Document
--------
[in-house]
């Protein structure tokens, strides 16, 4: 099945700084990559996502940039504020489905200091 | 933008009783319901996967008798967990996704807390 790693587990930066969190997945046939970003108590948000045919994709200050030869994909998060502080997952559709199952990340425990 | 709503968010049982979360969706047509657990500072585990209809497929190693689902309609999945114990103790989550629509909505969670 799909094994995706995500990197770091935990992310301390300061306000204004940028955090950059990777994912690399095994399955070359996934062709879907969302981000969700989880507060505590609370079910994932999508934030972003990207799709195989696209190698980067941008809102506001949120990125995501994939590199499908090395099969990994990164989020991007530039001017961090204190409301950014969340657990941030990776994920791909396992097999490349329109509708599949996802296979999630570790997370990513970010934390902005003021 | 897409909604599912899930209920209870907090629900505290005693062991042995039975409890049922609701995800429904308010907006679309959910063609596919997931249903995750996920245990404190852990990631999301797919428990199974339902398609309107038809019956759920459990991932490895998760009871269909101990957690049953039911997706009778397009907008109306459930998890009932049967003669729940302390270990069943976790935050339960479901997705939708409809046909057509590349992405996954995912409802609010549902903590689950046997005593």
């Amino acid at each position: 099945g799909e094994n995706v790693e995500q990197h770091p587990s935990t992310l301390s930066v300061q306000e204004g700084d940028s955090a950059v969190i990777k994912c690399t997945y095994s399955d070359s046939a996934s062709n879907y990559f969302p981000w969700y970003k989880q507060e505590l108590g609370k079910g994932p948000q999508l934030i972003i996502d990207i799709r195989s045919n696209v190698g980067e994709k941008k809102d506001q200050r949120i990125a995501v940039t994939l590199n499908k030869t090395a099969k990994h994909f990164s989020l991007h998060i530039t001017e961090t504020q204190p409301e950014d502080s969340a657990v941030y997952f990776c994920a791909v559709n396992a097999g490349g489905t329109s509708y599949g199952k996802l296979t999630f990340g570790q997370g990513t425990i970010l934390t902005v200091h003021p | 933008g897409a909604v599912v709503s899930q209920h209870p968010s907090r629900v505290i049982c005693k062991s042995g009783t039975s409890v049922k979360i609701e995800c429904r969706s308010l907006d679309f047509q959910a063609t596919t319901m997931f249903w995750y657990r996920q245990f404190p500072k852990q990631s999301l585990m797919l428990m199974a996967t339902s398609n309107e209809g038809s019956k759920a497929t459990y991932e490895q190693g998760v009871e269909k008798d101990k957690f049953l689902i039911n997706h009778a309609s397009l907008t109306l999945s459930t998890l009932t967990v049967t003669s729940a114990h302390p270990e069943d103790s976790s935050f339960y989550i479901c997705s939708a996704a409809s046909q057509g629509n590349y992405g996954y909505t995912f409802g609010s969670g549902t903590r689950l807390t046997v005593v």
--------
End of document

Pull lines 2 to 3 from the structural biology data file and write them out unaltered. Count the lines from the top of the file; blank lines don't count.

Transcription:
């Protein structure tokens, strides 16, 4: 099945700084990559996502940039504020489905200091 | 933008009783319901996967008798967990996704807390 790693587990930066969190997945046939970003108590948000045919994709200050030869994909998060502080997952559709199952990340425990 | 709503968010049982979360969706047509657990500072585990209809497929190693689902309609999945114990103790989550629509909505969670 799909094994995706995500990197770091935990992310301390300061306000204004940028955090950059990777994912690399095994399955070359996934062709879907969302981000969700989880507060505590609370079910994932999508934030972003990207799709195989696209190698980067941008809102506001949120990125995501994939590199499908090395099969990994990164989020991007530039001017961090204190409301950014969340657990941030990776994920791909396992097999490349329109509708599949996802296979999630570790997370990513970010934390902005003021 | 897409909604599912899930209920209870907090629900505290005693062991042995039975409890049922609701995800429904308010907006679309959910063609596919997931249903995750996920245990404190852990990631999301797919428990199974339902398609309107038809019956759920459990991932490895998760009871269909101990957690049953039911997706009778397009907008109306459930998890009932049967003669729940302390270990069943976790935050339960479901997705939708409809046909057509590349992405996954995912409802609010549902903590689950046997005593």
């Amino acid at each position: 099945g799909e094994n995706v790693e995500q990197h770091p587990s935990t992310l301390s930066v300061q306000e204004g700084d940028s955090a950059v969190i990777k994912c690399t997945y095994s399955d070359s046939a996934s062709n879907y990559f969302p981000w969700y970003k989880q507060e505590l108590g609370k079910g994932p948000q999508l934030i972003i996502d990207i799709r195989s045919n696209v190698g980067e994709k941008k809102d506001q200050r949120i990125a995501v940039t994939l590199n499908k030869t090395a099969k990994h994909f990164s989020l991007h998060i530039t001017e961090t504020q204190p409301e950014d502080s969340a657990v941030y997952f990776c994920a791909v559709n396992a097999g490349g489905t329109s509708y599949g199952k996802l296979t999630f990340g570790q997370g990513t425990i970010l934390t902005v200091h003021p | 933008g897409a909604v599912v709503s899930q209920h209870p968010s907090r629900v505290i049982c005693k062991s042995g009783t039975s409890v049922k979360i609701e995800c429904r969706s308010l907006d679309f047509q959910a063609t596919t319901m997931f249903w995750y657990r996920q245990f404190p500072k852990q990631s999301l585990m797919l428990m199974a996967t339902s398609n309107e209809g038809s019956k759920a497929t459990y991932e490895q190693g998760v009871e269909k008798d101990k957690f049953l689902i039911n997706h009778a309609s397009l907008t109306l999945s459930t998890l009932t967990v049967t003669s729940a114990h302390p270990e069943d103790s976790s935050f339960y989550i479901c997705s939708a996704a409809s046909q057509g629509n590349y992405g996954y909505t995912f409802g609010s969670g549902t903590r689950l807390t046997v005593v």